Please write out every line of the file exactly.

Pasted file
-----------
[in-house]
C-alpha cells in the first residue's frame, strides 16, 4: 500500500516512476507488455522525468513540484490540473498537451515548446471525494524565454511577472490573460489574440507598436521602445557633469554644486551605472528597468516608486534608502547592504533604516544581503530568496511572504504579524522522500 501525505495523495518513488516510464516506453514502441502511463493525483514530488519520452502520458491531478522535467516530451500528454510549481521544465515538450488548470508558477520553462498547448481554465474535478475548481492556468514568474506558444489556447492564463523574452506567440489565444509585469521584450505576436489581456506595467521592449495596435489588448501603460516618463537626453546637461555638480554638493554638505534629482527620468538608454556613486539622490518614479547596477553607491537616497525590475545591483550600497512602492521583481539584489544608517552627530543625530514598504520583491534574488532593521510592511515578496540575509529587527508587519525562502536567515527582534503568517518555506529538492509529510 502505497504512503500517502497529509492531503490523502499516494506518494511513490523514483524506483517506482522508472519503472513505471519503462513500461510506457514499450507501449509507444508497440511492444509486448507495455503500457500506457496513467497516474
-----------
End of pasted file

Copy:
[in-house]
C-alpha cells in the first residue's frame, strides 16, 4: 500500500516512476507488455522525468513540484490540473498537451515548446471525494524565454511577472490573460489574440507598436521602445557633469554644486551605472528597468516608486534608502547592504533604516544581503530568496511572504504579524522522500 501525505495523495518513488516510464516506453514502441502511463493525483514530488519520452502520458491531478522535467516530451500528454510549481521544465515538450488548470508558477520553462498547448481554465474535478475548481492556468514568474506558444489556447492564463523574452506567440489565444509585469521584450505576436489581456506595467521592449495596435489588448501603460516618463537626453546637461555638480554638493554638505534629482527620468538608454556613486539622490518614479547596477553607491537616497525590475545591483550600497512602492521583481539584489544608517552627530543625530514598504520583491534574488532593521510592511515578496540575509529587527508587519525562502536567515527582534503568517518555506529538492509529510 502505497504512503500517502497529509492531503490523502499516494506518494511513490523514483524506483517506482522508472519503472513505471519503462513500461510506457514499450507501449509507444508497440511492444509486448507495455503500457500506457496513467497516474